[46]El Telegrafo, “Las Redes Sociales Tienen Su Propio Lenguaje en Campañas Electorales” [Social Networks Have Thier Own Language in Electoral Campaigns] February 28, 2014,

[47] María José Calderón, Democracia y Participación Electoral, Cuadernos de Promoción Electoral, [Democracy and Electoral Participation, Electoral Promotion Papers], Insituto de la Democracia, November, 2013

[48]  Alexandra Valencia, “Correa Government Loses Ecuador Capital in Local Election,” Reuters, February 24, 2014,; See also: Infobae America, “Rafael Correa Admitió el ‘Doloroso’ Revés en Ecuador Tras la Derrota de Su Partido en Quito” [Rafael Correa Admits ‘Painful’ Setback in Ecuador After the Defeat of His Party in Quito], Infobae America, February 24, 2014,

[49] The full report can be seen at:; the Twitter account of yasunidos had high profile advocates such as film stars and politicians campaigning globally; see: @yasunidos,

[50] Jessica McKenzie, “A Bit of Hypocrisy from Ecuador on the Internet, Tech President, November 20, 2013,

[51] MINTEL, “Autoridades del MINTEL se reunieron con usuarios digitales” [MINTEL Authorities Met with Digital Users], Ministerio de Telecomunicaciones y Sociedad de la Información, August 13, 2012,

[52] See Article 15.6 of CONATEL’s Telecommunication Service Subscribers and Added Value Regulation Act: sociales_0_852514906.html

[53] See Article 14 of CONATEL’s Telecommunication Service Subscribers and Added Value Regulation Act: sociales_0_852514906.html

[54] Carlos Correa Loyola, “Carta Impresa a Domingo Paredes, Presidente del CNE, sobre Intención de Regular las Redes Sociales” [Printed Letter to Domingo Paredes, President of CNE, about the Intention to Regulate Social Networks], Bitácora de Calú (blog), October 18, 2012,

[55] Asamblea Nacional de Ecuador, “Constitución del Ecuador” [Constitution of Ecuador], Asamblea Nacional de Ecuador, October 20, 2008,

[56] Ecuador Times, “Rafael Correa Asked the SENAIN to Investigate Twitter Accounts,” Ecuador Times, January 25, 2013,

[57] Jimenez and two of his advisers were charged for public accusations made against the President in 2011 regarding the events of September 30, 2010. He has sought refuge since April within the Quechua community of Sarayaku in the rainforest region. Updates on the case can be found at the government’s journal el PP Verdadero and El Telégrafo at independent newspaper Diario Hoy,, and El Comercio,; For international news: Rosie Gray and Adrian Carrasquillo, “Ecuador Defends Domestic Surveillance,” Buzzfeed, June 27, 2013, Further information about the police uprising on September 30 can be found at: The UN resolution:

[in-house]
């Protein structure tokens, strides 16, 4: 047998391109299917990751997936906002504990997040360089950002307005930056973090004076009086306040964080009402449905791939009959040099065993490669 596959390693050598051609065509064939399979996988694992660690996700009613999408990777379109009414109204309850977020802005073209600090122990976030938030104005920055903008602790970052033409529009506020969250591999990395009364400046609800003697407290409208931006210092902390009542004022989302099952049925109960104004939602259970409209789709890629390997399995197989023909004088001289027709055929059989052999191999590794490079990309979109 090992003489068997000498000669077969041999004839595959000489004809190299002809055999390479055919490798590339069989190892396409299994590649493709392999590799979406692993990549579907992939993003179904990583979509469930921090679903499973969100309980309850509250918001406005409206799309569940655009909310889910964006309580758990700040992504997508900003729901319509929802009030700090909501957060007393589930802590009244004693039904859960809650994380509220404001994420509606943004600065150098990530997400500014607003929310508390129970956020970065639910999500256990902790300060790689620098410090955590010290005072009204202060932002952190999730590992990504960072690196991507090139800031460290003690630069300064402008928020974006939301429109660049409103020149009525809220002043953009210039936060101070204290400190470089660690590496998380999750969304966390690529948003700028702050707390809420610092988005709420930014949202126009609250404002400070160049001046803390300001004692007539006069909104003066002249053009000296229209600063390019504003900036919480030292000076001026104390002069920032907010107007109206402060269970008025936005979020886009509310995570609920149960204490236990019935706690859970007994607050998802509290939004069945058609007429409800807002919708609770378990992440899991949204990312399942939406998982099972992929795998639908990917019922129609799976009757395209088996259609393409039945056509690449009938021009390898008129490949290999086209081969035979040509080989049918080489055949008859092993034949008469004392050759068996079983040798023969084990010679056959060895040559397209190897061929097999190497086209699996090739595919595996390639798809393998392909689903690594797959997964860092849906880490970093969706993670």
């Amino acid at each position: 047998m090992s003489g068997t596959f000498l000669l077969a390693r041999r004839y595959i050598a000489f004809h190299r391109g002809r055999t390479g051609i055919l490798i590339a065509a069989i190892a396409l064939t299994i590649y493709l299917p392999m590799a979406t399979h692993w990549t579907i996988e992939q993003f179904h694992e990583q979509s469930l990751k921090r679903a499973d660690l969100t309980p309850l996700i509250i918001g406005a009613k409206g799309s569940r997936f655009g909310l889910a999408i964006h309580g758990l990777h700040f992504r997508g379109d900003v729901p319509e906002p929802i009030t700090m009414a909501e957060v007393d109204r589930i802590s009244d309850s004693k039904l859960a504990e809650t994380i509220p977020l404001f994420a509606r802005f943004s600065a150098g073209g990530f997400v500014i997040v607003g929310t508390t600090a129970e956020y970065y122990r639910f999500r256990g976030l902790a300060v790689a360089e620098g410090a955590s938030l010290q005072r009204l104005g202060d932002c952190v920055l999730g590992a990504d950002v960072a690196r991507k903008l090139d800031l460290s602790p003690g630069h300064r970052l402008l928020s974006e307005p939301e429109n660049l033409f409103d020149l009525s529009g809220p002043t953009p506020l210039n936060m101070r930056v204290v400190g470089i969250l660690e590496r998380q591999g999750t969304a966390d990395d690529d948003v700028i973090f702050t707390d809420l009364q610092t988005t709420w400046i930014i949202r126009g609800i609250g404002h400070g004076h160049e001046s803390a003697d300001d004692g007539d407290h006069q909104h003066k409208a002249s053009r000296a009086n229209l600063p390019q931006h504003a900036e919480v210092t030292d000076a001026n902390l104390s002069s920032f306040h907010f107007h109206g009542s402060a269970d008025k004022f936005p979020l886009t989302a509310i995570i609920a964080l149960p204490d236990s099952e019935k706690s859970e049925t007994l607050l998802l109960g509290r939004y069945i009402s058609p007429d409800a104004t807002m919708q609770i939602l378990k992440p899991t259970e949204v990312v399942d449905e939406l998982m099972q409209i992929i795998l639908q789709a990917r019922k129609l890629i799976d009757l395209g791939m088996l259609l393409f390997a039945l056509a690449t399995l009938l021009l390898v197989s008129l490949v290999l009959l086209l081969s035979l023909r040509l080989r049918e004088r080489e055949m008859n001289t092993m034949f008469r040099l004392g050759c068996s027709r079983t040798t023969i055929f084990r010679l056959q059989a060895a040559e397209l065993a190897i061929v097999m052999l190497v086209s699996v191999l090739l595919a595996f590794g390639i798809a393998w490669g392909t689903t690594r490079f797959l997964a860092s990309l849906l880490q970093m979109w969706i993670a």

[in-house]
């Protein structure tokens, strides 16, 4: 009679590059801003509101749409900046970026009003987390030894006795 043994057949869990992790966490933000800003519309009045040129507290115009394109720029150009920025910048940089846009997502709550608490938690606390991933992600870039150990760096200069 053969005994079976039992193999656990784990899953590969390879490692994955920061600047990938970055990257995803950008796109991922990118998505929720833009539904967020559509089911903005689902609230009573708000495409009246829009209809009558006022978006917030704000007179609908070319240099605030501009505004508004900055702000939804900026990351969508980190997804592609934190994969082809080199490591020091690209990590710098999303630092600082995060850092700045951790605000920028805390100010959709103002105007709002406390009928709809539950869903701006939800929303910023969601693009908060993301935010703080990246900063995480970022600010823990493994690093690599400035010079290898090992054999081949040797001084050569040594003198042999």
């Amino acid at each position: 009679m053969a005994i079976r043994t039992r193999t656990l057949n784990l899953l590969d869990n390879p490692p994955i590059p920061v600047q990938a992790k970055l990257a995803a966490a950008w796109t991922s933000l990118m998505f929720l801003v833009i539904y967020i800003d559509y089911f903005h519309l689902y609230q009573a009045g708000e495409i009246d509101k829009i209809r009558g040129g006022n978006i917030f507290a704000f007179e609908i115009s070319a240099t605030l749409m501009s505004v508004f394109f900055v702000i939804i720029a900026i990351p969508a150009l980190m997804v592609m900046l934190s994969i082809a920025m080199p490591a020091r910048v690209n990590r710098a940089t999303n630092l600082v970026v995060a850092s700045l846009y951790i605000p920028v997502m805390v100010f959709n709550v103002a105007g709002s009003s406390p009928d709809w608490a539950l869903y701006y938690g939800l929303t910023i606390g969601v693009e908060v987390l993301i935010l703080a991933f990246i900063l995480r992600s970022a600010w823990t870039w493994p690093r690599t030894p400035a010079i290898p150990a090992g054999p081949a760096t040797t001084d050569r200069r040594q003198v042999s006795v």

[59] Associated Press, “’Bonil,’ Indignado por Sancion de la Supercom” [‘Bonil,’ Outraged by Supercom Sanctions] El Comercio, February 3, 2014,

[60] RSF, Bonil Rectifies with Sarcastic Cartoon, RSF, February 3, 2014,,45818.html

[61] Usuarios Digitales Facebook page, accessed April 22, 2014,

[62] Campaign launched on Facebook page of Usuarios Digitales:; See also:, “Free Internet,” November 18, 2013,

[63]  Juan Arellano, “Ecuadorean Activists Say No to Cybercafe Surveillance,” Global Voices, November 19, 2013,

[64] Ryan Gallagher, “Ecuador Implements ‘World’s First’ Countrywide Facial- and Voice- Recognition System,”, December 12, 2012,; See also: Planet Biometrics, “Ecuador Deploys Nationwide Voice and Face Biometrics ID System,” November 12, 2012,

[65] Rosie Gray and Adrian Carrasquillo, “Ecuador Defends Domestic Surveillance,” Buzzfeed, June 27, 2013,

[66] Diego Cupolo, “Drone Use Soars in Latin America,”, December 19, 2013,

[67], “El Drone: Correa Presents ‘Surprise’ Ecuadorian UAV,” January 12, 2014,

[68] Vanessa I. Garnica, “Government Attacks Deter Press Freedom in Ecuador,” International Press Institute, May 22, 2014,

[69] Associated Press, “Death Threats, Intimidation Mark Rising Hostility Against Press in Ecuador, December 7, 2013,

[70] Hoy, “El Cineasta Carlos Andrés Vera Deja el Activismo en la Red” [The Filmmaker Carlos Andrés Vera Leaves Online Activism] February 19, 2014, His announcement was met with sympathy from opposition and government supporters alike, who expressed disgust that an activist’s child would be threatened.

[71] Human Rights Foundation, “Ecuador: HRF Condemns Harassment of Journalist in NYC Days After She Was Vilified by Correa,” May 15, 2014,

[72] Vanessa I. Garnica, “Government Attacks Deter Press Freedom in Ecuador,” International Press Institute, May 22, 2014,

[73] The press release with the video posted by Anonymous can be seen here:

[74] El Telegrafo, “La Cuenta de Twitter del President Fue Hackeada” [The Twitter Account of President Correa was Hacked] March 27, 2014,